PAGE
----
Such a train, with 110 passengers, was entering Dhanushkodi railway station at 11.55 PM, 22nd December 1964, while a cyclone hit the place. The train along with the town was washed away killing around 1800, including all the passengers and crew of the train. The town was there after declared a Ghost town and Dhanushkodi, today, is just the ruins and remains.
And those of you familiar with the epic Ramayana, may recall the effort, the monkey army of Rama took, to construct a bridge to connect to Srilanka. This would be about the stone link (Adam’s Bridge) between Dhanushkodi and Thalaimannar, in the satellite picture below (Courtesy : Wikimapia).
|Left most is Indian main land, then Rameswaram (Pamban) Island. Red spot is Dhanushkodi dead end, followed by Adam's bridge or Ramasethu and then Srilanka|
|Closer view of Adam's Bridge or Ramasethu|
Another view is that Srilanka was earlier connected to Dhanushkodi, by land, and the eventual rise in sea level, would have resulted in the present scenario. Read some where that it was even possible to cross to Srilanka, by foot, till 1500 AD. Owing to the Ramayana connection, mentioned above, Rameswaram has emerged as a pilgrim’s town and Dhanushkodi is an 18 km drive in a 4WD vehicle from there.
25 – 8 – 2010
Four families, Sunils, Anojs, Dineshs and mine, started off by around 9 in the morning. Dinesh and I led in WagonR and the rest followed us in Alto. Dinesh was actually on a pilgrimage, and on his special request, we had included Tiruchendur also, in the itinerary. Took left at Nagercoil and continued along the Tirunelveli stretch, up to Valliyoor. At Valliyoor left NH, and took the right for Tiruchendur. Rarely found vehicles on this comfortable stretch, apart from ours, and the drive was a pleasure.
Reached Tiruchendur by noon. Paid a quick visit to the temple and left for Thoothukkudi.
Track to Thoothukkudi was also in good shape, with vastness of salt pans on either side.
Drive along ECR was a thrilling experience, which is really worth a mention. The surface was even and polished and traffic was very low.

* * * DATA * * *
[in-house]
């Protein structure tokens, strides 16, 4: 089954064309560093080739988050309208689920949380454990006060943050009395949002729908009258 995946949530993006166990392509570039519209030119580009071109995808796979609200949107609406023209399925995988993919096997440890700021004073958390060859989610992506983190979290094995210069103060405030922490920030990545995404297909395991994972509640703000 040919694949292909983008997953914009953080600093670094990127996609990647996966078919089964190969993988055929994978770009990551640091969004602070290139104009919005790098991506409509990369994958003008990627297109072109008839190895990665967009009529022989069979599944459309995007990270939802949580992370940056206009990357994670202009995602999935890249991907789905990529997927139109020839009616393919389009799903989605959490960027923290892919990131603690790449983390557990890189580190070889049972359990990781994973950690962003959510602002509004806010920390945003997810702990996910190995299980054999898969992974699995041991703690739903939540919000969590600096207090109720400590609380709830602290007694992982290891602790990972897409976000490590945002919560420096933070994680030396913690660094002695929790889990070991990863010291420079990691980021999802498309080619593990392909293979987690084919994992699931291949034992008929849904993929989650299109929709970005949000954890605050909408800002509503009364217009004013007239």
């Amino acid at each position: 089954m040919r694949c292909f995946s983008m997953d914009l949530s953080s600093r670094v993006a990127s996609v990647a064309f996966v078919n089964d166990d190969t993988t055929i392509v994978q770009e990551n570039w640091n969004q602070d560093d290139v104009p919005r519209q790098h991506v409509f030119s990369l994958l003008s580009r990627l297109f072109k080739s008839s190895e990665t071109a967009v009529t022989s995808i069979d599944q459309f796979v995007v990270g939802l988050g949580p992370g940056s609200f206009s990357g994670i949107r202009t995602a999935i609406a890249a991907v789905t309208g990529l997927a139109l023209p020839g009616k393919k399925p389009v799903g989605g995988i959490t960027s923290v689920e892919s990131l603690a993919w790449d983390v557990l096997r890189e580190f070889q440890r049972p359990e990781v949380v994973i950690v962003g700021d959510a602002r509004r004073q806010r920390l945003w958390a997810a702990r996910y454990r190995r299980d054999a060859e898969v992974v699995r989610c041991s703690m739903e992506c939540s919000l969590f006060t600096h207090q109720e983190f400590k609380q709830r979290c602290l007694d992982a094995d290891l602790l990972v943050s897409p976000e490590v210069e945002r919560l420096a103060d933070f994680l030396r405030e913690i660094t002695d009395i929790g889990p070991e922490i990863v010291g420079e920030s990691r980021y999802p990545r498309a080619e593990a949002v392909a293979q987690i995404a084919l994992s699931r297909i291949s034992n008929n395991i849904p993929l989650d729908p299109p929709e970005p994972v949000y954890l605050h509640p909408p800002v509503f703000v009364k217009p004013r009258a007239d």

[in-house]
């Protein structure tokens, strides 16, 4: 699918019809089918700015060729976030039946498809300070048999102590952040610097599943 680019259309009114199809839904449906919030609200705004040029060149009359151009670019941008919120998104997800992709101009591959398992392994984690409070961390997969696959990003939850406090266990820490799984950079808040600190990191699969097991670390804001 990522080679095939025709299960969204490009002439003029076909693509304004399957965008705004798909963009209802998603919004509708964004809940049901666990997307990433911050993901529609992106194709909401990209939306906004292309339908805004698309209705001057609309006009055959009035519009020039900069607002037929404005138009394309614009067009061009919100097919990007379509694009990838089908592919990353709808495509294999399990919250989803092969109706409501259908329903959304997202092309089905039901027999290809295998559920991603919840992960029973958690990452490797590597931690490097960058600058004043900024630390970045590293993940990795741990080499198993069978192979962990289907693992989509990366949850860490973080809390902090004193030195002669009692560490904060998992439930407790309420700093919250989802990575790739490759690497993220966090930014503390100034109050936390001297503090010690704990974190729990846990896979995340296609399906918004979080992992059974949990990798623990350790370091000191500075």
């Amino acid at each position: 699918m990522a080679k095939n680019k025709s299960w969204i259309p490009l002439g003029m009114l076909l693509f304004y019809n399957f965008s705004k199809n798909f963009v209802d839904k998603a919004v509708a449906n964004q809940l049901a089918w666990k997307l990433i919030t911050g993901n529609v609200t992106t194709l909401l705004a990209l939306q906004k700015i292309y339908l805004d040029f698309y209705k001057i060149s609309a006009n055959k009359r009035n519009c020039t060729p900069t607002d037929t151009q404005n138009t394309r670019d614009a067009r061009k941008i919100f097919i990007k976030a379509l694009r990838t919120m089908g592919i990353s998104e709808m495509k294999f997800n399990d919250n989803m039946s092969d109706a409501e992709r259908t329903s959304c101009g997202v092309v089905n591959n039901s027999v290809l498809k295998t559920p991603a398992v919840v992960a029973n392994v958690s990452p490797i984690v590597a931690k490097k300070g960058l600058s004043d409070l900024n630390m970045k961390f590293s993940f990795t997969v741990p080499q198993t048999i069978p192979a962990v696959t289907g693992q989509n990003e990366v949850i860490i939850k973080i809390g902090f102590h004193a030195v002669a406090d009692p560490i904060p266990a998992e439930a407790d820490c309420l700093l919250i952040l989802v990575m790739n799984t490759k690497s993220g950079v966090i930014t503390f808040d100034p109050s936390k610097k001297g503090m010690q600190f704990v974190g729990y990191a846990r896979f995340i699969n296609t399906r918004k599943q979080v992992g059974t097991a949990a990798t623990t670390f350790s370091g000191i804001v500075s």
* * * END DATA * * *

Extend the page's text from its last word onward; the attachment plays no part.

ECR, at present, is ready between Chennai and Thoothukkudi, and soon it will get extended up to Kanyakumari. Should go along the entire stretch, after completion, just for the pleasure of driving. Once completed, it would be an 800 km stretch from Kanyakumari to Chennai, and that shall be done in around 8 to 10 hours roughly.
Using Sunil’s official links, we could have the privilege of Mr. Nagarattinam, an Asst. Engineer with Tamil Nadu PWD, waiting for us at Ramanathapuram. He straight away took us to the PWD guest house, to have tea and snacks. By around 7 we were back on the road to Rameswaram, piloted by Nagarattinam in his Jeep. Rameswaram is another 40 kms from Ramanathapuram. Nagarattinam parked his vehicle at the middle of Pamban Bridge, and we followed suit. Couldn’t get a clear picture as it was dark, and postponed the camera works for the next day, while we return. Reached Rameswaram by 8.15 and occupied our rooms, booked by Nagarattinam, at Palani Andavar lodge, close to the temple and by the sea shore. Neat and spacious rooms for Rs. 1100 per day. Had dinner from Hotel Arya Nivas, the only hotel worth a visit, according to Nagarattinam. Visit to the famous Ramanathswamy temple was scheduled at 5 AM, and we went to bed early.
26 – 8 – 10
Got ready by 5 in the morning and Mr. Balakrishnan, a Rameswaram dweller, was ready to assist as, on the directions of Nagarattinam. While others were busy with the darsan, I went along exploring the temple art. Nagarattinam returned to Ramanathapuram, after break fast, as he had some official duties to perform. Before leaving, he arranged two 4WD Jeeps, for our Dhanushkodi exploration and ensured that Balakrishnan would assist as through out.
The Ghost town slowly revealed before us. I found it hard to believe that the place was once heavily inhabited, with teaming road and rail services. Our Jeep driver was born and brought up there, and he says more than half of the earlier Dhanushkodi, is under the sea now.
He left the regular track, drove into the bushy growth and stopped the vehicle. And now we were at the old Dhanushkodi railway station.
Nothing remained, apart from the cement benches, where passengers waited for the train, about 50 years back in history. Bushy jungle had grown over these remains too. Proceeding further, we drove past ruins of buildings, from where dwellers were washed away into vast waters, while in deep sleep.
|Track to Kodandaswami temple|
It was a newly erected building in the place of the one swept away by the cyclone. Two broken pillars, in front of the new structure, were what remained.
Still the cyclone spared the main temple at Rameswaram. Left the Jeeps at Rameswaram, vacated our rooms and where back on the road by around 1.30 PM. On our way to Ramanathapuram, spent a while at Pamban Bridge.
Our world has changed a lot since 1964. Technology developed and so did neighborhood relations. Cyclones can now be predicted well in advance. Why not let the ghost town reclaim its life and its lights? Why not let the Chennai ticket counter sell Chennai – Colombo rail tickets?